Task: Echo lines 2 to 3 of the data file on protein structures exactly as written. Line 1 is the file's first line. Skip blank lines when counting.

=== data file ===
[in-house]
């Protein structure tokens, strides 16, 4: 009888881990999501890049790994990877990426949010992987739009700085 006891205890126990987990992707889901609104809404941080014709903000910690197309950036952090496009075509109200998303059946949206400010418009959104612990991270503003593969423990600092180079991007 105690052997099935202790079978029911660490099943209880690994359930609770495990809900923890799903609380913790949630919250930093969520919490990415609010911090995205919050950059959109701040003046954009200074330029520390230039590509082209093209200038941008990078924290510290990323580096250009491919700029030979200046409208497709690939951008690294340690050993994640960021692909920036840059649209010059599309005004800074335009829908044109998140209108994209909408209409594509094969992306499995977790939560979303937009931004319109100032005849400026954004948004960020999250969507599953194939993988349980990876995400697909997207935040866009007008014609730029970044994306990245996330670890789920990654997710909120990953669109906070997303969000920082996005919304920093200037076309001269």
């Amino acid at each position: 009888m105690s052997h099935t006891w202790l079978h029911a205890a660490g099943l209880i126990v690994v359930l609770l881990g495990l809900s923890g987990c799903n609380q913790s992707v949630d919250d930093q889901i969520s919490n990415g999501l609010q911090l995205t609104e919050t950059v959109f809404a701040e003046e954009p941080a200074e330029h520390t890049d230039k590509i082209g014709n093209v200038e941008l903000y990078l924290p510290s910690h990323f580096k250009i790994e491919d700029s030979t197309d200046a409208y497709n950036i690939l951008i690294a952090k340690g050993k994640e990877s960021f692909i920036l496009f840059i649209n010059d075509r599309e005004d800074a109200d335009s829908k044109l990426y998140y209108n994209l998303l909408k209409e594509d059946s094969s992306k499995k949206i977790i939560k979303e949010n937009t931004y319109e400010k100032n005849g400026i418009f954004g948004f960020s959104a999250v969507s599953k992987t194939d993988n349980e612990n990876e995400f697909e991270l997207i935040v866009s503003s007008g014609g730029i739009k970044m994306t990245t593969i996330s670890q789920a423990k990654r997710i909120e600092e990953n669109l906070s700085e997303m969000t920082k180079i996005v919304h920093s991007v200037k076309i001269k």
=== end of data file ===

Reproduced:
């Protein structure tokens, strides 16, 4: 009888881990999501890049790994990877990426949010992987739009700085 006891205890126990987990992707889901609104809404941080014709903000910690197309950036952090496009075509109200998303059946949206400010418009959104612990991270503003593969423990600092180079991007 105690052997099935202790079978029911660490099943209880690994359930609770495990809900923890799903609380913790949630919250930093969520919490990415609010911090995205919050950059959109701040003046954009200074330029520390230039590509082209093209200038941008990078924290510290990323580096250009491919700029030979200046409208497709690939951008690294340690050993994640960021692909920036840059649209010059599309005004800074335009829908044109998140209108994209909408209409594509094969992306499995977790939560979303937009931004319109100032005849400026954004948004960020999250969507599953194939993988349980990876995400697909997207935040866009007008014609730029970044994306990245996330670890789920990654997710909120990953669109906070997303969000920082996005919304920093200037076309001269």
């Amino acid at each position: 009888m105690s052997h099935t006891w202790l079978h029911a205890a660490g099943l209880i126990v690994v359930l609770l881990g495990l809900s923890g987990c799903n609380q913790s992707v949630d919250d930093q889901i969520s919490n990415g999501l609010q911090l995205t609104e919050t950059v959109f809404a701040e003046e954009p941080a200074e330029h520390t890049d230039k590509i082209g014709n093209v200038e941008l903000y990078l924290p510290s910690h990323f580096k250009i790994e491919d700029s030979t197309d200046a409208y497709n950036i690939l951008i690294a952090k340690g050993k994640e990877s960021f692909i920036l496009f840059i649209n010059d075509r599309e005004d800074a109200d335009s829908k044109l990426y998140y209108n994209l998303l909408k209409e594509d059946s094969s992306k499995k949206i977790i939560k979303e949010n937009t931004y319109e400010k100032n005849g400026i418009f954004g948004f960020s959104a999250v969507s599953k992987t194939d993988n349980e612990n990876e995400f697909e991270l997207i935040v866009s503003s007008g014609g730029i739009k970044m994306t990245t593969i996330s670890q789920a423990k990654r997710i909120e600092e990953n669109l906070s700085e997303m969000t920082k180079i996005v919304h920093s991007v200037k076309i001269k």